OTTP    Overseas Trained Teacher Programme

RTP    Registered Teacher Programme

Degree courses

BEd    Bachelor of Education

BA    Bachelor of Arts

PGCE    Postgraduate Certificate in Education

PgCE    Professional Certificate in Education

Government and related bodies

DfE    Department for Education

TDA    Training and Development Agency

GTCE    General Teaching Council for England

2   Department for Education (DfE), The Importance of Teaching-the Schools White Paper 2010 (November 2010), hereafter 'Schools White Paper', p. 3 Back

3   DfE, Training our next generation of outstanding teachers: An improvement strategy for discussion (June 2011), hereafter 'DfE Improvement strategy', and Training our next generation of outstanding teachers: Implementation plan (November 2011), hereafter 'DfE Implementation plan' Back

4   Training of Teachers: Fourth Report of the Children, Schools and Families Committee, Session 2009-10, HC 275-I, hereafter 'Training of TeachersBack

5   Professor Whitty, Director Emeritus of the Institute of Education, University of London, and Professor of Public Policy and Management, University of Bath, declared interests as a Trustee of the IFS School of Finance and as a Board Member of Ofsted. Professor Smithers, Director of the Centre for Education and Employment Research, University of Buckingham, declared no interests Back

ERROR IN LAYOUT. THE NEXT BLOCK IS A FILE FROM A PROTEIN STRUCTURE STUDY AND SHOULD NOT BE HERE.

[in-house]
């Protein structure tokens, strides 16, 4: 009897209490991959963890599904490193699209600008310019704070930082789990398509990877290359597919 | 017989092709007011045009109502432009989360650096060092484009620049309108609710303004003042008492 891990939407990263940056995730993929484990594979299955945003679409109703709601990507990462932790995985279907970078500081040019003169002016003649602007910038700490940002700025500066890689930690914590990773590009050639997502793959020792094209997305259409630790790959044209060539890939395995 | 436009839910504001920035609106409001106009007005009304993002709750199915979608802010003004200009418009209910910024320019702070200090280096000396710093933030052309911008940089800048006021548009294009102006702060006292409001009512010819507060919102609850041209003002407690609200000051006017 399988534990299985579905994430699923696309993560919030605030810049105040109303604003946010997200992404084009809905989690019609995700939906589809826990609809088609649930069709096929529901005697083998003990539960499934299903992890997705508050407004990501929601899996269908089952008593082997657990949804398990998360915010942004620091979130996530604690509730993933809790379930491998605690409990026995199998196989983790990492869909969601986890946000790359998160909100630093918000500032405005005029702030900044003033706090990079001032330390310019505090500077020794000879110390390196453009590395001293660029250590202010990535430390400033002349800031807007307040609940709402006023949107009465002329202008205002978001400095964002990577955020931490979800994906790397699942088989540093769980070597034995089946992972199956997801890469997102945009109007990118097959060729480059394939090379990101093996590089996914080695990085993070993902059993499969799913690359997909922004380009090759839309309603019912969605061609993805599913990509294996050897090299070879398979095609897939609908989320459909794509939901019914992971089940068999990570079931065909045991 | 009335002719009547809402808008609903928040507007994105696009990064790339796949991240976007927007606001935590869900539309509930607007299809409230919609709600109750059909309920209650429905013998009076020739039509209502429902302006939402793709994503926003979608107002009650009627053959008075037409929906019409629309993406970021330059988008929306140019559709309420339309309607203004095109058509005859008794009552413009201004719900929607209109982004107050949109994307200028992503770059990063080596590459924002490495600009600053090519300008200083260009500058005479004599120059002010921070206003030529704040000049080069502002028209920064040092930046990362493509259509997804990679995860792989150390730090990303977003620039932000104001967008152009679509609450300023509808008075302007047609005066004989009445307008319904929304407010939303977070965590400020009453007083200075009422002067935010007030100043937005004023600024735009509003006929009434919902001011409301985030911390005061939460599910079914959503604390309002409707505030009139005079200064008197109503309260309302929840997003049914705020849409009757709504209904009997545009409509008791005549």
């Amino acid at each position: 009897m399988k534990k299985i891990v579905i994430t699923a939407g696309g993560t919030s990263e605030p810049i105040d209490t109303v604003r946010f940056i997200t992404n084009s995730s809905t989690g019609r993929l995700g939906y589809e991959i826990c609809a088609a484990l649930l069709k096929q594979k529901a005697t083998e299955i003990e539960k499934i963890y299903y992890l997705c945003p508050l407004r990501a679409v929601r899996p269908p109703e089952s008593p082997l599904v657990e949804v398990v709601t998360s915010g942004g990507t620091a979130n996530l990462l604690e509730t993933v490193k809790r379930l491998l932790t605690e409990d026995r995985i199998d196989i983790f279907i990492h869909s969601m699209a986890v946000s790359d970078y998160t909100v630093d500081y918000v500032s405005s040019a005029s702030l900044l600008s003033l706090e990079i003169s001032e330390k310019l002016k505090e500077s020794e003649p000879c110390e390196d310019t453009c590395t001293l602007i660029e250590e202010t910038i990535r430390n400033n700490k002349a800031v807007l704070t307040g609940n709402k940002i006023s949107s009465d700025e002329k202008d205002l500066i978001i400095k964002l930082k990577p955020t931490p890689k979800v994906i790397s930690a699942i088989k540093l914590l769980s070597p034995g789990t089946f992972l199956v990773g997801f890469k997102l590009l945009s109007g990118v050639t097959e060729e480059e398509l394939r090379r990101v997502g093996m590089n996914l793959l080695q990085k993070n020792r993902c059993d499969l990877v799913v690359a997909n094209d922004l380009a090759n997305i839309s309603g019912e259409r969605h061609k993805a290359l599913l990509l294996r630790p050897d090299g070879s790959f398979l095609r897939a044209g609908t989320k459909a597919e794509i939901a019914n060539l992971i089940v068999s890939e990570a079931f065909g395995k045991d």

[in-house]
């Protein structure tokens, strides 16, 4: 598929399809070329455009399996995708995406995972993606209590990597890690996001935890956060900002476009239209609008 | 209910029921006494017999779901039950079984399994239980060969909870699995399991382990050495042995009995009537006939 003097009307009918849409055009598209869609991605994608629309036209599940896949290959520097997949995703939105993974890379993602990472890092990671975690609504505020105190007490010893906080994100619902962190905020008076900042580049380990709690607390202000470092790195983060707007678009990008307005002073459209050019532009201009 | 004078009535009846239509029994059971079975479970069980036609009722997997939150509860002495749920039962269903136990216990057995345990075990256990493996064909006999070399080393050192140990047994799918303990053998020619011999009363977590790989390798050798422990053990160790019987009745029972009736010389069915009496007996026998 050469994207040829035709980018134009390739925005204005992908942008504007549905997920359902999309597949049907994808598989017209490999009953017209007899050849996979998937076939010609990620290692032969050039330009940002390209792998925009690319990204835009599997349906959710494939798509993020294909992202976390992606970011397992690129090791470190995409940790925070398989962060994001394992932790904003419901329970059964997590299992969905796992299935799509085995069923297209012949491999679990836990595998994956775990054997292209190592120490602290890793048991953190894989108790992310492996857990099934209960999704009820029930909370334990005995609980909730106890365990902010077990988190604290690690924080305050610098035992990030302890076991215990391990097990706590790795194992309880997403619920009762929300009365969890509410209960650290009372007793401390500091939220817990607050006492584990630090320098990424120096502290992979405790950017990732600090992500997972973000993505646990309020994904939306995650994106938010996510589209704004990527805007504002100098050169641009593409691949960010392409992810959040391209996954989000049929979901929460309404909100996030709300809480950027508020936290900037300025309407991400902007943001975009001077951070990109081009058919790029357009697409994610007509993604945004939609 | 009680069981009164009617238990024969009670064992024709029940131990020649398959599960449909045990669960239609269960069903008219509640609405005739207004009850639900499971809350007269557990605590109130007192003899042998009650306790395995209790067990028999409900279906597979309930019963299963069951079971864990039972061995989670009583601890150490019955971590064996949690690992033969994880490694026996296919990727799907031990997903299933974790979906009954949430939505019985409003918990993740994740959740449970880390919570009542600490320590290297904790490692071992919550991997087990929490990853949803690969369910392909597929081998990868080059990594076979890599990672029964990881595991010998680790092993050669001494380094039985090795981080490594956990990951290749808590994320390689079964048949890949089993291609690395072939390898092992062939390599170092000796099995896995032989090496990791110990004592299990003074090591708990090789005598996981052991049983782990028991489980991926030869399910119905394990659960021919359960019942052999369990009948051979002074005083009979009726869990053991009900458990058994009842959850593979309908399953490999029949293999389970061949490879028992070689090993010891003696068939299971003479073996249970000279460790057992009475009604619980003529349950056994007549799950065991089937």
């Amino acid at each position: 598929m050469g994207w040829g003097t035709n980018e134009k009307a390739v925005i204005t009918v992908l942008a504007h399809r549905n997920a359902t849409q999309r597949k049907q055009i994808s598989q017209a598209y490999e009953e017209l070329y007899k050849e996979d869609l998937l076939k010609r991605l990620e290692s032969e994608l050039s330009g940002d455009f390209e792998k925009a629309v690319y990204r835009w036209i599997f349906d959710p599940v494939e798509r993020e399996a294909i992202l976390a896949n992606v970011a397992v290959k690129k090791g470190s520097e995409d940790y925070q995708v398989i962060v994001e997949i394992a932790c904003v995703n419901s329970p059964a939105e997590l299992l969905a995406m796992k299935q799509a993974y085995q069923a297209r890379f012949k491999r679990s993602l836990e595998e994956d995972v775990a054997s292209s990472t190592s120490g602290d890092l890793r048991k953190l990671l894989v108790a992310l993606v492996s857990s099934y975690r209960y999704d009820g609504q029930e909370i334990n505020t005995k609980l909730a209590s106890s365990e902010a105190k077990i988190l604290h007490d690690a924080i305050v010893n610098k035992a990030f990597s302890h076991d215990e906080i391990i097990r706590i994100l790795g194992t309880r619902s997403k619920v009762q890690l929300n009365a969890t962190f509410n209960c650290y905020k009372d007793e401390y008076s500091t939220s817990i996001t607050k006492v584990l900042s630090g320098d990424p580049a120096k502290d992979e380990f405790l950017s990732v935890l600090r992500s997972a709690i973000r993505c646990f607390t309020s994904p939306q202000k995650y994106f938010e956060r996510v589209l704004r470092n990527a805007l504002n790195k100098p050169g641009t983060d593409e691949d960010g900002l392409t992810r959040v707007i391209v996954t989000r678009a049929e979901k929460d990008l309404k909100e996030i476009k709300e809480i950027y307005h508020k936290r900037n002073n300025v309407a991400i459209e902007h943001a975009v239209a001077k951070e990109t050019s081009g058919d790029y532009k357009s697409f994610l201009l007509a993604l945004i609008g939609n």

6   For this, and other, information on the workforce, see School Workforce in England November 2010 (Provisional) (DfE Statistical First Release, 20 April 2011) Back

7   Smithers, A., and Robinson, P., The Good Teacher Training Guide 2011 (University of Buckingham), p. 16 Back

8   Ibid. Back

9   Ev 292 Back

10   See  Back

11  Back

12   The remit letter is available online at  Back

13   See DfE / Teaching Agency, Teaching Agency: Framework document (April 2012) Back

14   See Back

15   Ibid., p. 4 Back

16   For this, and more, information on the teacher training system, see predominantly The Good Teacher Training Guide 2011 (Alan Smithers and Pamela Robinson, published by University of Buckingham), especially pp. 1 and 16, and Department for Education pages at Back

17   See para 63 Back

18   For more information, including a breakdown of applications and places by subject, see HC Deb 10 January 2012 col. 232W Back

19   Ev 217 Back

20   See Back

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Prepared 1 May 2012